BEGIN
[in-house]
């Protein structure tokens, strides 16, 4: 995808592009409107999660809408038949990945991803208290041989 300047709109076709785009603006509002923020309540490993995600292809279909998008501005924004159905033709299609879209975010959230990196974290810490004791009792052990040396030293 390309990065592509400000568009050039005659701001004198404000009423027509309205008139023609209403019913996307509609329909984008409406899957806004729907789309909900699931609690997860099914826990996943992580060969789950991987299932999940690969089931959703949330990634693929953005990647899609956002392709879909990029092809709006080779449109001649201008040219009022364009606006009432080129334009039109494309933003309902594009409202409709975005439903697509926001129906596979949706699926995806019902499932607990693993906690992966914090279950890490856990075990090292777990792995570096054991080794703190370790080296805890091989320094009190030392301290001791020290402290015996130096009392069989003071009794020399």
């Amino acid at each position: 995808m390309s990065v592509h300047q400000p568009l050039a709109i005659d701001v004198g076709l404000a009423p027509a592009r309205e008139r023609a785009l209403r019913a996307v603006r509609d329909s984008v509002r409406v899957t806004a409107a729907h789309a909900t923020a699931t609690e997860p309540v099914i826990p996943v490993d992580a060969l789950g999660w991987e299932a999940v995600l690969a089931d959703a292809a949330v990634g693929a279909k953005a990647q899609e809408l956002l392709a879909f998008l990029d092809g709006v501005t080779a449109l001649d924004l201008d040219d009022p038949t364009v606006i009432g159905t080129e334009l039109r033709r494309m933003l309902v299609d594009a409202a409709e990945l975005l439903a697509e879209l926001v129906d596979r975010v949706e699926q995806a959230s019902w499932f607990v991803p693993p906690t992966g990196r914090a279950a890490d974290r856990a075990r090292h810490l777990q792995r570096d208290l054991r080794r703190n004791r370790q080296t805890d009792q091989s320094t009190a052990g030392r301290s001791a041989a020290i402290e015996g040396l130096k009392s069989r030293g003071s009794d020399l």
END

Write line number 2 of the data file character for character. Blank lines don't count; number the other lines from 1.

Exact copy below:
């Protein structure tokens, strides 16, 4: 995808592009409107999660809408038949990945991803208290041989 300047709109076709785009603006509002923020309540490993995600292809279909998008501005924004159905033709299609879209975010959230990196974290810490004791009792052990040396030293 390309990065592509400000568009050039005659701001004198404000009423027509309205008139023609209403019913996307509609329909984008409406899957806004729907789309909900699931609690997860099914826990996943992580060969789950991987299932999940690969089931959703949330990634693929953005990647899609956002392709879909990029092809709006080779449109001649201008040219009022364009606006009432080129334009039109494309933003309902594009409202409709975005439903697509926001129906596979949706699926995806019902499932607990693993906690992966914090279950890490856990075990090292777990792995570096054991080794703190370790080296805890091989320094009190030392301290001791020290402290015996130096009392069989003071009794020399």